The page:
Data breaches can happen to anyone. One just happened to Target, which announced that data involving some 40 million credit cards had been accessed. What really matters is how a company handles a breach.
Overall, Target seems to have handled things as well as most other companies in the same tough spot. That said, it has nonetheless taken a serious breach and cynically tried to turn it into an opportunity for profit. It's not the first company to do this, but let's hope it's the last.
On Friday, Target CEO Gregg Steinhafel announced a "Data Breach Sale," encouraging people to come back to Target, spend more money and give up more payment information. There are two things that make me call this cynical. First, a 10%-off sale, running on Dec. 21 and Dec. 22 (the Saturday and Sunday before Christmas), seems like something a savvy retailer like Target might have already planned to do, with or without a headline-grabbing data breach. Second, what does this do for the actual victims of the breach? They got the privilege of paying a mere 90% of the marked price if they shopped at Target this weekend, but so did everyone else.
Steinhafel's rationale? He said the universal discount was in the "spirit" of "we're in this together."
Yes, except that the actual victims were definitely in it more than those people who didn't have their payment information compromised. How about doing something for the victims that they might actually appreciate -- like giving them partial refunds for what they had bought at Target when their data entered its soon-to-be-attacked systems.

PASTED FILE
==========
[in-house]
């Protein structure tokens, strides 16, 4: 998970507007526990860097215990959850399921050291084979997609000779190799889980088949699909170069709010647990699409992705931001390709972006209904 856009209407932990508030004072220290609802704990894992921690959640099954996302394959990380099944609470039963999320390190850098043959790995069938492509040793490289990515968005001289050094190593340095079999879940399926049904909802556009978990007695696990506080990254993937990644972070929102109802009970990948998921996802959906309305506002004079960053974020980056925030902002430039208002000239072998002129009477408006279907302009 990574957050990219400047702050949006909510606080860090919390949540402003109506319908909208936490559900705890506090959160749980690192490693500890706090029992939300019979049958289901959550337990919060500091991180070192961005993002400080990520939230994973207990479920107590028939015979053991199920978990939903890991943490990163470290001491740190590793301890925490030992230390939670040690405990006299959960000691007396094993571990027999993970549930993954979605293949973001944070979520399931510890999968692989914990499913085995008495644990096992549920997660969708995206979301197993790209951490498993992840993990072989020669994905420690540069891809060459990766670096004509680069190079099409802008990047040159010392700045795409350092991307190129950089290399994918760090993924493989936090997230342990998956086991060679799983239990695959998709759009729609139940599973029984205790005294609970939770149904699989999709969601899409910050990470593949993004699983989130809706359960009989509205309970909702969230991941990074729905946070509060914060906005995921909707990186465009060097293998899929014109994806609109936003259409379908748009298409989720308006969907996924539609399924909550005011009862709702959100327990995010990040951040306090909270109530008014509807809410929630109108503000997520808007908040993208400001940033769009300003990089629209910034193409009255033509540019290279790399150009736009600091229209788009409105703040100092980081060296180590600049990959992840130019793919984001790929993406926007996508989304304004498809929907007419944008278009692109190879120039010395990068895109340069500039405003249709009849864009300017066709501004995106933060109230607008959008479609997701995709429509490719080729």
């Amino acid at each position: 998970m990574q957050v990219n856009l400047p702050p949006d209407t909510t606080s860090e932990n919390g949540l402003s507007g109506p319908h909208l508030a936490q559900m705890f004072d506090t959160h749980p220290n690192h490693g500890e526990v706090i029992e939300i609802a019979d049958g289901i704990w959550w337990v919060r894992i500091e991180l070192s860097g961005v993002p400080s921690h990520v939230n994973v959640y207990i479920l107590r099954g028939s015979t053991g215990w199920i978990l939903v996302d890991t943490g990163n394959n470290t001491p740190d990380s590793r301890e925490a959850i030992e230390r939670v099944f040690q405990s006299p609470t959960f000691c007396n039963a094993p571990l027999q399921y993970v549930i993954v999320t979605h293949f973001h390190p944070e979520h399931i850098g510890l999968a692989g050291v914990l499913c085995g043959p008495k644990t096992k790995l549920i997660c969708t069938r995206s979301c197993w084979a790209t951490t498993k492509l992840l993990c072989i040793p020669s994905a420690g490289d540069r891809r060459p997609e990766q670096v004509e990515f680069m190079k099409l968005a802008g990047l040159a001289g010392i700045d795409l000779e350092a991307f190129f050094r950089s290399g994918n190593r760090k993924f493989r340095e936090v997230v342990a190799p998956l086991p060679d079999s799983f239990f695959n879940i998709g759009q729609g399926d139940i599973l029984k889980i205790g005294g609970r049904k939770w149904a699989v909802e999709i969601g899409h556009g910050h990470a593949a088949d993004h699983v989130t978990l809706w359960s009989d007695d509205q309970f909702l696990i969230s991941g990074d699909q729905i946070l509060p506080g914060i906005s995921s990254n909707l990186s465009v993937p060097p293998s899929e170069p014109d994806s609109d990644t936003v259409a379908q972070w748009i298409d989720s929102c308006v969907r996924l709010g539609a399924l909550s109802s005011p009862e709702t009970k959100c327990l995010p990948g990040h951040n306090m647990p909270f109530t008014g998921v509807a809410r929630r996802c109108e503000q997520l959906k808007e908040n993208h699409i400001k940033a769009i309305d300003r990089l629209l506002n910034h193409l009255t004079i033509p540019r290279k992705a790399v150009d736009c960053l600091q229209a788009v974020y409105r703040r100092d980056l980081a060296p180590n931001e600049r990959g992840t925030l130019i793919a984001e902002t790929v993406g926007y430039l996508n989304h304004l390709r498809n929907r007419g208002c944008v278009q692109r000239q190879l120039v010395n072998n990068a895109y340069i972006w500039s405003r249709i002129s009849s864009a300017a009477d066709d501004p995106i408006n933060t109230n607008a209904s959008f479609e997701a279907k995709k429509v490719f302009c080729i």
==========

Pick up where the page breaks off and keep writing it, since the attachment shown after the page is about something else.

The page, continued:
Note to Target: When you screw up and fail to protect tens of millions of your customers, trying to use that screw-up as an upsell opportunity is not going to make customers trust you more.
A few other unsolicited tips for handling the breach aftermath:
We'll trust you when you show you can be trusted. Target, if you are going to announce that "the issue has been identified and eliminated," you should probably back that statement up with some facts. You offered zero details to back up either claim, so it was pretty much saying, "Trust me." That's exactly what those 40 million shoppers did when they used their payment cards in your stores, so you'll forgive them if they're hesitant right now to do it again.
If the issue has indeed been both "identified and eliminated," why not get specific? No need to go chapter and verse on every keystroke used, but a healthy heaping of details would go a long way toward convincing people that you've truly plugged the hole. The bad guys certainly already know where the hole was, and if you've truly plugged the hole, there's no security risk involved in telling others. Hold back a few details if you must, but by saying, "We've figured it all out and our system is now fine. Just fine. Nothing to see here. Just go back to giving us your money," you're really giving people reason to be even more suspicious.